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Archive for November 2008

Mattresses – The World’s Best Mattress.

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And the winner is! Drumroll please……………………………………

Latex!

How did I come to this conclusion? Well theres no “perfect mattress”. That’s why there are so many out there to choose from. But as far as I’m concerned Latex is the best mattress you can sleep on.

I first came upon a latex mattress in the early 90’s. About the time Waterbeds were starting to fade. Our store was approached by Englander Mattress Co. with a Latex Mattress. We had never heard of such and “animal”. It sounded interesting being all natural and chemical free. So we ordered 2 models.

Instantly these took off. We had an instant best seller! I know, just because it sells doesnt mean its good. The jury was still out. Word started to spread . Our clients told there friends, family members and co-workers that they just got this awesome new mattress.

Since that day people have been coming through our doors wanting to see and disover this latex mattress they had heard about. Theres no perfect or best mattress out there but Latex comes really close. Based on our customer satisfaction latex is the way to go.

That is why I have nominated a latex mattress as the “World’s Best Mattress”.

Written by 4evergreenliving

November 7, 2008 at 1:55 am

Organic Wool Facts!

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What is organic wool?
In order for wool to be certified as “organic,” it must be produced in accordance with federal standards for organic livestock production. Federal requirements for organic livestock production include:

  • Livestock feed and forage used from the last third of gestation must be certified organic;
  • Use of synthetic hormones and genetic engineering is prohibited;
  • Use of synthetic pesticides (internal, external, and on pastures) is prohibited, and
  • Producers must encourage livestock health through good cultural and management practices.

Organic livestock management is different from non-organic management in at least two major ways: 1) sheep cannot be dipped in parasiticides (insecticides) to control external parasites such as ticks and lice, and 2) organic livestock producers are required to ensure that they do not exceed the natural carrying capacity of the land on which their animals graze.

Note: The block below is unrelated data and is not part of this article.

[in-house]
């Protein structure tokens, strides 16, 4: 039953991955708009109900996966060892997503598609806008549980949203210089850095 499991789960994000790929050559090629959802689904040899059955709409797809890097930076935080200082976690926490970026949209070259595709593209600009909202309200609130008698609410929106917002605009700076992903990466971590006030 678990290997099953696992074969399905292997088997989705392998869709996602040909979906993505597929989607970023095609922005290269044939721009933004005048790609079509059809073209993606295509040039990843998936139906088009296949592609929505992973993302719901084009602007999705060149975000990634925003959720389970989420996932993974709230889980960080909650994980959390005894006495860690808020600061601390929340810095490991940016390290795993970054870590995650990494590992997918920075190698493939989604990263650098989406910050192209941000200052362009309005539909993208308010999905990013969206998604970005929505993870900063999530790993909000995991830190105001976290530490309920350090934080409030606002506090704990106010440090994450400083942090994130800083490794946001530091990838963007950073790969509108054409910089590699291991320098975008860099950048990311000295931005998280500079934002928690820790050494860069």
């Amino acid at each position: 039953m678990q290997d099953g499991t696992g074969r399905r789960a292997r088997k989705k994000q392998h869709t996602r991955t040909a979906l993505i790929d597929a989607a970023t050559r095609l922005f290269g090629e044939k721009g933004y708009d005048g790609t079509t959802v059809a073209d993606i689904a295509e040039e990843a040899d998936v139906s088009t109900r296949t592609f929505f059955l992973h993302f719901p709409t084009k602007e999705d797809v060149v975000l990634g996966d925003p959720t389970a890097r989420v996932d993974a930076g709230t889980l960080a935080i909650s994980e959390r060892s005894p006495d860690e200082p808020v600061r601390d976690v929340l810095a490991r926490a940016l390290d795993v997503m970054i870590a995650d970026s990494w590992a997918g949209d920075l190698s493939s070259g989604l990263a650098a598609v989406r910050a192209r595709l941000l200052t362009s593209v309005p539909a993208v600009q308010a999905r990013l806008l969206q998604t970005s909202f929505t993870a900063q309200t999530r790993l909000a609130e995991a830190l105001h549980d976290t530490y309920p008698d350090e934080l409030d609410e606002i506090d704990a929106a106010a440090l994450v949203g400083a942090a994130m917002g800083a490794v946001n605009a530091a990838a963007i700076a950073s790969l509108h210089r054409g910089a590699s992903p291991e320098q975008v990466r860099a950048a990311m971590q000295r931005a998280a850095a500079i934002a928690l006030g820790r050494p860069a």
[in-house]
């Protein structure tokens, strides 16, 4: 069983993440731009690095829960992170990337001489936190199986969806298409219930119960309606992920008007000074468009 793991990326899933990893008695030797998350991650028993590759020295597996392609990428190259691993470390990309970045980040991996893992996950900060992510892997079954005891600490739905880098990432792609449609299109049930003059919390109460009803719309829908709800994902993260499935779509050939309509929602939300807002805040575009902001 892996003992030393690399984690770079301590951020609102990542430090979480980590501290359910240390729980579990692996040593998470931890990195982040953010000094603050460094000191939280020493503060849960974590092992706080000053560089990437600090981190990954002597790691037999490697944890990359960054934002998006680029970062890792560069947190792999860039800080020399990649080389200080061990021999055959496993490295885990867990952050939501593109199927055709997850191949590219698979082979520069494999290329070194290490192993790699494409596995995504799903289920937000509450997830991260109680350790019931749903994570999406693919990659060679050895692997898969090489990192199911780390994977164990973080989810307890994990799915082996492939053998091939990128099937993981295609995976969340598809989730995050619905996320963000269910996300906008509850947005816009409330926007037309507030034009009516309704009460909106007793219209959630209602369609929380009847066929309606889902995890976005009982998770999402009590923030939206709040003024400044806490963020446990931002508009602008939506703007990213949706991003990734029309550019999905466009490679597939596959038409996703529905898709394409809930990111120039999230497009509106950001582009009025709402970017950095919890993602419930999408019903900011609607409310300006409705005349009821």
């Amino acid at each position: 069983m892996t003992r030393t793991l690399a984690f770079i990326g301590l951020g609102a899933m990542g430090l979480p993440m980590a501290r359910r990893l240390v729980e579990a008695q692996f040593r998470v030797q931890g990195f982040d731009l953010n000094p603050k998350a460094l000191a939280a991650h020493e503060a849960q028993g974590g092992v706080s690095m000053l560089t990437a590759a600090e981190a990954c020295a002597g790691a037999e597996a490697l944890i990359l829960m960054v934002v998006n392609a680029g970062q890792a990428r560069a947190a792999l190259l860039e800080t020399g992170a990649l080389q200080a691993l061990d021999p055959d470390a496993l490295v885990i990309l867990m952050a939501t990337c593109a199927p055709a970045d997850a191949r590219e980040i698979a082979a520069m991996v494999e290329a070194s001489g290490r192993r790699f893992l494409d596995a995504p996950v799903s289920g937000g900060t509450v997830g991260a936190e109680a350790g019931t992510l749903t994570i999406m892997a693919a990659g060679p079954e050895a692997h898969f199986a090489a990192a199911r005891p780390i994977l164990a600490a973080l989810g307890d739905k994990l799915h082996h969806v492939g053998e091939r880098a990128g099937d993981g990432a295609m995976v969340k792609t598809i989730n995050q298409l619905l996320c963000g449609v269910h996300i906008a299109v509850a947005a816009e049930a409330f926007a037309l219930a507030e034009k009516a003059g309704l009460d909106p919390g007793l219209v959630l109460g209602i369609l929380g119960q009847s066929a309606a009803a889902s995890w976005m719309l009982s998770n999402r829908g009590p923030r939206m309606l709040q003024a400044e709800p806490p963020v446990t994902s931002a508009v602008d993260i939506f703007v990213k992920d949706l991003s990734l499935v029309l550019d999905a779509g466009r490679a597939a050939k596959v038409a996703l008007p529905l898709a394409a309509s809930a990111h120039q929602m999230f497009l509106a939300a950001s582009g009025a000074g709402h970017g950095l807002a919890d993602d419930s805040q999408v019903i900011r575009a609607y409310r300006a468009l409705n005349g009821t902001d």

Third-party certification organizations verify that organic producers use only methods and materials allowed in organic production. The Organic Trade Association has developed standards that apply to the processing of organic wool.
How much organic wool is available in the United States and Canada today?
In 2005, M+R Strategic Services undertook a survey for the Organic Trade Association concerning organic wool production and markets in the United States and Canada. Responses to the survey indicated that 19,152 pounds (8,705 kilos) of organic wool were grown in the United States and Canada in 2005. Specifically, 18,852 pounds (8,551 kilos) of grease wool (shorn, without any cleaning, scouring or further processing) were produced in six U.S. states and 300 pounds (136 kilos) were produced in Ontario (see Tables 1 and 2).

New Mexico, with 15,300 pounds (6,940 kilos), was the leading producer of certified organic wool in North America, representing 81% of U.S. and 80% of North American organic wool production, followed by Montana (2,400 pounds), Maine (520 pounds), Ontario (300 pounds), Vermont (200 pounds), and New Jersey (132 pounds).